CEFC looks to energy storage, grid stability, after record spend on renewables | RenewEconomy

CEFC looks to energy storage, grid stability, after record spend on renewables

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Clean Energy Finance Corp tipped record $1.3bn into renewable energy in FY19, says focus in 2019-20 will be on “important new frontier” of storage and grid stability.

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The federal government’s green bank says it will sharpen its focus on energy storage and other technologies to support the stability of the national grid, as it caps off another 12 months of record investment in renewable energy.

The Clean Energy Finance Corporation said on Tuesday that it had made new investment commitments of almost $1.5 billion in the year to June 30, across 30 projects with a total value of $6.3 billion.

Of this amount, a total of $1.3 billion was invested into the clean energy sector – a record for the CEFC since it opened for business in 2013.

And not all these funds were directed to major projects. FY19 also saw a record $400 million in asset finance invested across some 5,800 smaller-scale projects, in partnership with banks, specialised lenders and funds.

A further record was achieved in finance repaid – a total of $320 million for the year, which the CEFC said underscored its ability to earn a positive return on investments, and reinvest, on behalf of the Australian community.

Meanwhile, each dollar of CEFC finance committed in FY19 was matched by $3.00 from the private sector.

Records aside, the FY19 total of new investment commitments was a good deal lower than the record $2.3 billion achieved in 2018 – an outcome the green bank says was to be expected, in light of the build out of the Renewable Energy Target and grid and transmission constraints.

But those same constraints will shape much of the CEFC’s investment strategy going forward, says CEO Ian Learmonth, as it works to make the most of existing renewables and to support the transition to a distributed energy model.

“The grid’s been the big challenge over the last 18 months or so, increasingly turning our attention to pumped storage, utility-scale batteries, household batteries, and other technologies that will help system strength and security,” Learmonth told RE in an interview on Monday.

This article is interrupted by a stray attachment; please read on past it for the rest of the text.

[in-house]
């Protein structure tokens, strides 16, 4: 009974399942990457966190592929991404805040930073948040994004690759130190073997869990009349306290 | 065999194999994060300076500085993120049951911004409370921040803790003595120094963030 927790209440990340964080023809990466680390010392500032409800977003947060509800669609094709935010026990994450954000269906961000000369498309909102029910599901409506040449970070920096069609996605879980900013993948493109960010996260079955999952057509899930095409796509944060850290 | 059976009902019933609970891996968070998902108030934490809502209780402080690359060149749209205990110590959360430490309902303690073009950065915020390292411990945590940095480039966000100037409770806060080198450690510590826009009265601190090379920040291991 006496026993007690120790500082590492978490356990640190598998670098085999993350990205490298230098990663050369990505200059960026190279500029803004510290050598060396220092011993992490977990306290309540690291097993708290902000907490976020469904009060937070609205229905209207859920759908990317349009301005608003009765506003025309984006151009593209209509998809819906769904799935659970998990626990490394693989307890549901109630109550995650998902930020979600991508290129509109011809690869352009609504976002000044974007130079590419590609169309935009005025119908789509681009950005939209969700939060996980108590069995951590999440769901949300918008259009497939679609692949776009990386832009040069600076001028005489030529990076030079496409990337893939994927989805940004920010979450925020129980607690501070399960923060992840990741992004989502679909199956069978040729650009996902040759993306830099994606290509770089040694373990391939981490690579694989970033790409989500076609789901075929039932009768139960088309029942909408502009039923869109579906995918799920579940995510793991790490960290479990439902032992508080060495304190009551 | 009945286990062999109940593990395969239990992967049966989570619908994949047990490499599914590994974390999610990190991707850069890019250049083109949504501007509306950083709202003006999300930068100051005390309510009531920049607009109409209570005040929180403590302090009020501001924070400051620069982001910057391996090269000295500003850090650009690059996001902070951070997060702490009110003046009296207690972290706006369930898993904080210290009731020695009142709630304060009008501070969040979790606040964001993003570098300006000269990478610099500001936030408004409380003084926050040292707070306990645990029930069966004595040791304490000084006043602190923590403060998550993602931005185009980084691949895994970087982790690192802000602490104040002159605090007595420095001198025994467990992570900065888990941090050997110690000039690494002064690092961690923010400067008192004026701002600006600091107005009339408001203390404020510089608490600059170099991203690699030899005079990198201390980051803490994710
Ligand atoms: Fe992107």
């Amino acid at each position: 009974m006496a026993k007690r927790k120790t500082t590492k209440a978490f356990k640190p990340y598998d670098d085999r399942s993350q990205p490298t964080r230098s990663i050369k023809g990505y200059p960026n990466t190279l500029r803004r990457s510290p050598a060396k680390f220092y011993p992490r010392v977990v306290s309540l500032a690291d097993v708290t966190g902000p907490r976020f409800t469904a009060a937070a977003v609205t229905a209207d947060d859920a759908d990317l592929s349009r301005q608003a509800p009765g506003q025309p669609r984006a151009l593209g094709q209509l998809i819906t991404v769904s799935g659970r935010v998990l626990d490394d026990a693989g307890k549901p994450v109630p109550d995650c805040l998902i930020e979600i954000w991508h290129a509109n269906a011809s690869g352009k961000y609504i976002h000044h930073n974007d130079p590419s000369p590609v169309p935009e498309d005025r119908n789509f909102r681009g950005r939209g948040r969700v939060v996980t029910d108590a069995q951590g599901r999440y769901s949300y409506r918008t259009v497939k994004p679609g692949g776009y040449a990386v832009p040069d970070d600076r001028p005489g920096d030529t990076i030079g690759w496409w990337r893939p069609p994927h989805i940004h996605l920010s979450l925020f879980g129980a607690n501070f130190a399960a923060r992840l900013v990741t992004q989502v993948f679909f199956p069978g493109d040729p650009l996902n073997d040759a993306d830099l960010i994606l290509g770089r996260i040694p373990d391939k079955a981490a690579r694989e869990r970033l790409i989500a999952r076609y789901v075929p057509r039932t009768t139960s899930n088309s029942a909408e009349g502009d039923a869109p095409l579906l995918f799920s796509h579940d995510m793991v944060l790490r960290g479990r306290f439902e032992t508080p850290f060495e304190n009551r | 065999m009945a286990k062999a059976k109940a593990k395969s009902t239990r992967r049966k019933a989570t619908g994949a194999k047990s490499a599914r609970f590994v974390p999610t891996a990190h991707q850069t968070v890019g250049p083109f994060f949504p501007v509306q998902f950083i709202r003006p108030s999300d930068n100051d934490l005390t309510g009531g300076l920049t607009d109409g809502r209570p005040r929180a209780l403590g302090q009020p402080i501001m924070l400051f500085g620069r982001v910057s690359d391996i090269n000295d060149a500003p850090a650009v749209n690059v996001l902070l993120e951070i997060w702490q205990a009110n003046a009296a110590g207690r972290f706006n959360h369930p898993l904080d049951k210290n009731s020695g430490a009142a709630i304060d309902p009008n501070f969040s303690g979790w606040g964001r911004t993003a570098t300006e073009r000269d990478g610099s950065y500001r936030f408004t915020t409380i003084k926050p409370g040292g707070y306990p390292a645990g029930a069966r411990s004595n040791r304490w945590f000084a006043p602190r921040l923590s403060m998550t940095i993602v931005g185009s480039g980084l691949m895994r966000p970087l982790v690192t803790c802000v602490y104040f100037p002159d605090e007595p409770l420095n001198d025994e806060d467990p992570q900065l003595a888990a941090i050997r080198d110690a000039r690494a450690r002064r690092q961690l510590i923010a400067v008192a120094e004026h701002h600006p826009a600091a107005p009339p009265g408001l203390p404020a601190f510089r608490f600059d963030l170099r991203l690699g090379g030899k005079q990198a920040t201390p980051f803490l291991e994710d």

This included behind-the-meter generation and other distributed grid solutions where there was less appetite from mainstream investors, he said.

“If we’re there to be a catalyst, then that’s the important new frontier, rather than just continuing to invest in big solar and wind.”

Learmonth said large-scale solar and wind energy projects were increasingly standing on their own two feet, in terms of securing finance.

But he added that with the end of the RET, there was still going to be a need for some support in that market, particularly for merchant projects that didn’t have off-take contracts.

“Good projects we’ll continue to support,” Learmonth said. “We’re very focused on supporting new generation where there might be something like a synchronous condenser included.”

But renewable energy and supporting technologies are not the only focus of the CEFC, whose guiding principle is to accelerate Australia’s transition to net zero emissions – even if that’s a notion the current holder of the purse strings scoffs at.

Other areas of interest include backing more green bonds – the CEFC was a cornerstone investor in the recent Woolworths green bond, the first certified Australian bond by a retailer which raised more than enough to finance installation of rooftop solar, energy efficient lighting and fridges.

As for the amount of money the CEFC expects to invest in the 2019-2020 financial year, Learmonth says he the green bank is likely to make commitments totalling a bit less, again, than the year before in 2019-2020.

“We expect there to be a slower trajectory for a while until we can get this investment in the grid resolved, then I expect things to take off a bit,” he said.

Once that happens, Learmonth added, the CEFC’s investment focus may well return to large-scale renewables.

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